- The finger pointing culture of fear will always dominate a culture of openness. Media
thrives on taking people down and creating a general fear of the worst
possible outcome. Whether it's trying enact anti-MySpace laws or
firing everyone who says a dirty word or two, until we hold our noses
and fully embrace freedom of expression in this country, we're going to
hold back the real potential of the internet as a medium of
conversation and open exchange. Everyone will be too scared to publish
anything thought provoking for fear of being stoned by glass house
- The thinking, not just the building, has gotten small and
lightweight... Too many people building features, not applications,
or, gasp, companies. People are confusing design with innovation. Just because you add AJAX and rounded boxes to something does mean you have innovated.
- Web 2.0 hasn't even come close to breaking open the carrier choked mobile world. E-mail and WAP? That's what I'm paying unlimited data for? Come on. We can do better than this.
- Web 2.0 is a conversational vacuum. I'll prove it. Unless you live in the Valley, walk outside your door and try to find a Twitter user... You've got six hours. Go. Trust me, we're talking to ourselves. (Don't get me wrong... I really like Twitter... We just need to remind ourselves about how close to the edge we all are out here.)
- Spelling and grammr (beta) have gone to hell in a handbasket. I'm in ur domainz, droppin' ur vowelz.
- M&A Wack-a-mole stopping innovation in its tracks... Dodgeball, del.icio.us, MyBlogLog... Some of the most innovative startups have been swallowed into the black holes of big companies, abruptly halting their innovation paths. Unless we get some more robust business models, some more risk seeking entrepreneurs, maybe a real IPO market, most of Web 2.0 is going to wind up becoming the corporate walking dead of long forgotten or poorly understood acquisitions. Consumers suffer when entrepreneurs won't make a go of it on their own and make a bigger impact on their online experience. (Pleasant exceptions being the Office-like apps at Google...)
- Content licensing is still a bottleneck. Web 2.0 is all about people and sharing, two things that music and video content owners don't seem to be big fans of. For now, much of what we share is illegal or user generated. Freely shareable stuff probably makes up about 2% of the millions of hours of content ever created professionally. I'd like to blog a clip from the A-Team... Not only can I not access it easily, I can't clip it easily, and I sure as hell can't publish it legally. Yet, no one current monetizes it on the web, so it just sits and collects digital dust.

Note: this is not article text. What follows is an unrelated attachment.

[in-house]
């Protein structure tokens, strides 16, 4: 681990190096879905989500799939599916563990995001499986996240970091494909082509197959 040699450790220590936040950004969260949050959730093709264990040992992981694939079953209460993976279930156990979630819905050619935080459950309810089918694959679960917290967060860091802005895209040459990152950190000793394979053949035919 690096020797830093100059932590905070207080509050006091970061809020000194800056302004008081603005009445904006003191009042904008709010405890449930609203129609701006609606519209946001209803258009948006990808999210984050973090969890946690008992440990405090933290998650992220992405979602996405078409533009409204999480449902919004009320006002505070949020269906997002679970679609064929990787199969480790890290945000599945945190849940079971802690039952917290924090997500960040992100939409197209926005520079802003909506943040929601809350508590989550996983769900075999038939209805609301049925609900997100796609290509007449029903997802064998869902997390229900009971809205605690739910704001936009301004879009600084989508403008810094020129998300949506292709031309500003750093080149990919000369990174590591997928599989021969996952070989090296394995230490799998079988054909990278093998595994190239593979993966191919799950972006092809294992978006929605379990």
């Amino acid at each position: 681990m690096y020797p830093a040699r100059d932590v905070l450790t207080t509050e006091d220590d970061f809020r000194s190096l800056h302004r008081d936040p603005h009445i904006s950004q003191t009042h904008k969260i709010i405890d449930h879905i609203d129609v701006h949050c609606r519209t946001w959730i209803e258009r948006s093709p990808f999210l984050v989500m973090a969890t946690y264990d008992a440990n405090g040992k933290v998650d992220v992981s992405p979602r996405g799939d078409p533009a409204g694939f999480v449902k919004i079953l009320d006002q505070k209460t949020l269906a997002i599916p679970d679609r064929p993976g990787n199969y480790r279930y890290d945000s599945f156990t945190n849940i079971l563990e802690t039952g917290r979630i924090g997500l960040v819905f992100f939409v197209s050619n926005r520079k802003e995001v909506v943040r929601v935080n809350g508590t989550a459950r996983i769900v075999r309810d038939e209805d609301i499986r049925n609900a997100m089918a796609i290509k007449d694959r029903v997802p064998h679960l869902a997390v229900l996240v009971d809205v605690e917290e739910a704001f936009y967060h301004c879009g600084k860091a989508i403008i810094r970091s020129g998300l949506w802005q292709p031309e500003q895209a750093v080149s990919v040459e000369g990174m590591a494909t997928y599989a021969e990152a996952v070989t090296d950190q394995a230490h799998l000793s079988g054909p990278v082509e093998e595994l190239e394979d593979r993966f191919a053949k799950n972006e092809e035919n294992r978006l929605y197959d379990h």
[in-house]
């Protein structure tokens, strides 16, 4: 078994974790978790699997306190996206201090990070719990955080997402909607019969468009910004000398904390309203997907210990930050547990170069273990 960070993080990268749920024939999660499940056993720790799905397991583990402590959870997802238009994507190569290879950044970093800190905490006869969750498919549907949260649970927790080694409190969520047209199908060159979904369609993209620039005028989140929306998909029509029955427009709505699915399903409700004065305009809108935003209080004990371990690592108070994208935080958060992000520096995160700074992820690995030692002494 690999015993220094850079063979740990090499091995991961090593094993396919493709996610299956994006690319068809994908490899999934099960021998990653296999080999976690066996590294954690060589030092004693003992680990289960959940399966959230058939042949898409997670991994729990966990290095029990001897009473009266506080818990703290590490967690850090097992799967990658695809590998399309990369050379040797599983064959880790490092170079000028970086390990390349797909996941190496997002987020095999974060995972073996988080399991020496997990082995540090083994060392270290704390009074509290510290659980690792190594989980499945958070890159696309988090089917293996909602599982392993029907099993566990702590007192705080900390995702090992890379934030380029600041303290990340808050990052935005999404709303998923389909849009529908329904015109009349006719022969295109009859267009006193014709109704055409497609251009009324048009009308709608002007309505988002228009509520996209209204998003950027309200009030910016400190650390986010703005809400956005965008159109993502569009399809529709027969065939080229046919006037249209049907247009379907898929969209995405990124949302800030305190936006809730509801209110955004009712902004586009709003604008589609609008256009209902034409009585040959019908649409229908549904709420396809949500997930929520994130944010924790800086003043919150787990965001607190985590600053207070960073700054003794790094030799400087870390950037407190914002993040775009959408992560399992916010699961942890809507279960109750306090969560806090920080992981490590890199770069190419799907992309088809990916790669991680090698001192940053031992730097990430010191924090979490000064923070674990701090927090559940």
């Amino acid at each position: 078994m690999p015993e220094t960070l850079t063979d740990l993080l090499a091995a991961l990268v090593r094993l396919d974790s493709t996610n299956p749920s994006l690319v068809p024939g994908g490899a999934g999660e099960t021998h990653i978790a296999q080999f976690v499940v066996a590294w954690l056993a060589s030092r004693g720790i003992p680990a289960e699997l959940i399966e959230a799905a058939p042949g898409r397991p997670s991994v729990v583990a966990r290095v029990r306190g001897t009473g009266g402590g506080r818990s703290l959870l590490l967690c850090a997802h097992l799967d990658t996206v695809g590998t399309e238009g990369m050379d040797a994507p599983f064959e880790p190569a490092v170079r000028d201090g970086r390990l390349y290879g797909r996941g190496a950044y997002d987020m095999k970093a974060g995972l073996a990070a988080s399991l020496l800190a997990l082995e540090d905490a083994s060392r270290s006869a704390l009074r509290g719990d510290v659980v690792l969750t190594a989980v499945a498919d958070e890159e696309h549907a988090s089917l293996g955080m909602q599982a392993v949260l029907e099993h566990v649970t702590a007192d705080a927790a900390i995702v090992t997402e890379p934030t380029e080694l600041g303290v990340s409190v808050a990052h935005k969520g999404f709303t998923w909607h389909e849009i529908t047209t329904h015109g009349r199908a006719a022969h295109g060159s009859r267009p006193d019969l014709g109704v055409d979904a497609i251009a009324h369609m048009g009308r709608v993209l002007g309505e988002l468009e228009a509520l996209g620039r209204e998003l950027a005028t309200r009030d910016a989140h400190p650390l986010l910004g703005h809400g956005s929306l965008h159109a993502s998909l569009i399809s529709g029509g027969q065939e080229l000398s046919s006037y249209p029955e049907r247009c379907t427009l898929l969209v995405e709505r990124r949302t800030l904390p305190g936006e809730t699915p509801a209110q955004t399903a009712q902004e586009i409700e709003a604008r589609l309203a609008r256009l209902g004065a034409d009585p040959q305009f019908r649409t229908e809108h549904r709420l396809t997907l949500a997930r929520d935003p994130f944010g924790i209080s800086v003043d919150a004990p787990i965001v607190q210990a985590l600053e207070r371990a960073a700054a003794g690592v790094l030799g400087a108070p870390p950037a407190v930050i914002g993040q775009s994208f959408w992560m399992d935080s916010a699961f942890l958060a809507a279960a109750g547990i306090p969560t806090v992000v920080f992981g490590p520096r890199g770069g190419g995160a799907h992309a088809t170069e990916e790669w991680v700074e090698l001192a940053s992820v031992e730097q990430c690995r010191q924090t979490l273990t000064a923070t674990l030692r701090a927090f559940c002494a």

- The really juicy data will always remain locked up... I'd very much like to be able to share my purchases, particularly restaurants, at my own discretion. Of course, that data is at Mastercard, and I think I'll start wearing "I love the RIAA" shirts before Mastercard starts creating personal RSS feeds or APIs for users to take their own financial data to various applications. The same with my credit history. I need to sign up for lots of junk mail to get a credit report... and don't even get me started on my own medical history.
- A lot of powerful people don't participate. How many VC's out there fund widget companies without having a blog or a MySpace profile? Any Sony bloggers out there? What about brand managers that want to do Second Life campaigns without ever having been inside. How about my elected representatives? They get out there and kiss babies during election time, but how many blogging elected officials are there? (And not watered down campaign blogs... actual blogs written by the actual people.) We could do great things if we weren't so segregated into a small group of people punch drunk on Kool Aid and a great deal of people who've never even heard of Kool Aid.
- MySpace is the most popular social network. Seriously, is this the best we can do? Spam, hacking, viruses, one song at a time, and no developer network or API? Facebook is such a better product, but it's really pretty limited as a self expression tool. Plus, neither really comes close to being able to be my digital home on the web as much as my blog is.